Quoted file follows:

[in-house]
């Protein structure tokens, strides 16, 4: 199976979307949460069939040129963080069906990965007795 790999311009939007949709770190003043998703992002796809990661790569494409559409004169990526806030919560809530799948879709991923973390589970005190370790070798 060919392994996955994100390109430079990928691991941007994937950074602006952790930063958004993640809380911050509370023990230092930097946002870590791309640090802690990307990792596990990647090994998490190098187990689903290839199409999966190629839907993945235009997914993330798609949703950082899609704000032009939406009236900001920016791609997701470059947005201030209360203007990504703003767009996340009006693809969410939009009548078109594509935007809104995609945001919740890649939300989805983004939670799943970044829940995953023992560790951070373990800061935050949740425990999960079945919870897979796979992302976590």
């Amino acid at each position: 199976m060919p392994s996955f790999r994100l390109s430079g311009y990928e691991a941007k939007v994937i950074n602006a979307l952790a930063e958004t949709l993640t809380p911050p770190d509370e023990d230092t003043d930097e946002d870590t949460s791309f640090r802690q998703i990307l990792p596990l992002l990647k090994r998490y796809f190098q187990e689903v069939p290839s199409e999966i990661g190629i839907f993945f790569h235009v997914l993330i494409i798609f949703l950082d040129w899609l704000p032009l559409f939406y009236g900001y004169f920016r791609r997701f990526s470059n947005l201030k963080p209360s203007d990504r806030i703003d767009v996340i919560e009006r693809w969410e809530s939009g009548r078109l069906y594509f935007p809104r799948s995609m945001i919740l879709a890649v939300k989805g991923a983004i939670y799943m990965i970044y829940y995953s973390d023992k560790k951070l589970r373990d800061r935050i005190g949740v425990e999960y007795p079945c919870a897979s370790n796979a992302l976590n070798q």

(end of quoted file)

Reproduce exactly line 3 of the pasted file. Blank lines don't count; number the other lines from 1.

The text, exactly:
């Amino acid at each position: 199976m060919p392994s996955f790999r994100l390109s430079g311009y990928e691991a941007k939007v994937i950074n602006a979307l952790a930063e958004t949709l993640t809380p911050p770190d509370e023990d230092t003043d930097e946002d870590t949460s791309f640090r802690q998703i990307l990792p596990l992002l990647k090994r998490y796809f190098q187990e689903v069939p290839s199409e999966i990661g190629i839907f993945f790569h235009v997914l993330i494409i798609f949703l950082d040129w899609l704000p032009l559409f939406y009236g900001y004169f920016r791609r997701f990526s470059n947005l201030k963080p209360s203007d990504r806030i703003d767009v996340i919560e009006r693809w969410e809530s939009g009548r078109l069906y594509f935007p809104r799948s995609m945001i919740l879709a890649v939300k989805g991923a983004i939670y799943m990965i970044y829940y995953s973390d023992k560790k951070l589970r373990d800061r935050i005190g949740v425990e999960y007795p079945c919870a897979s370790n796979a992302l976590n070798q």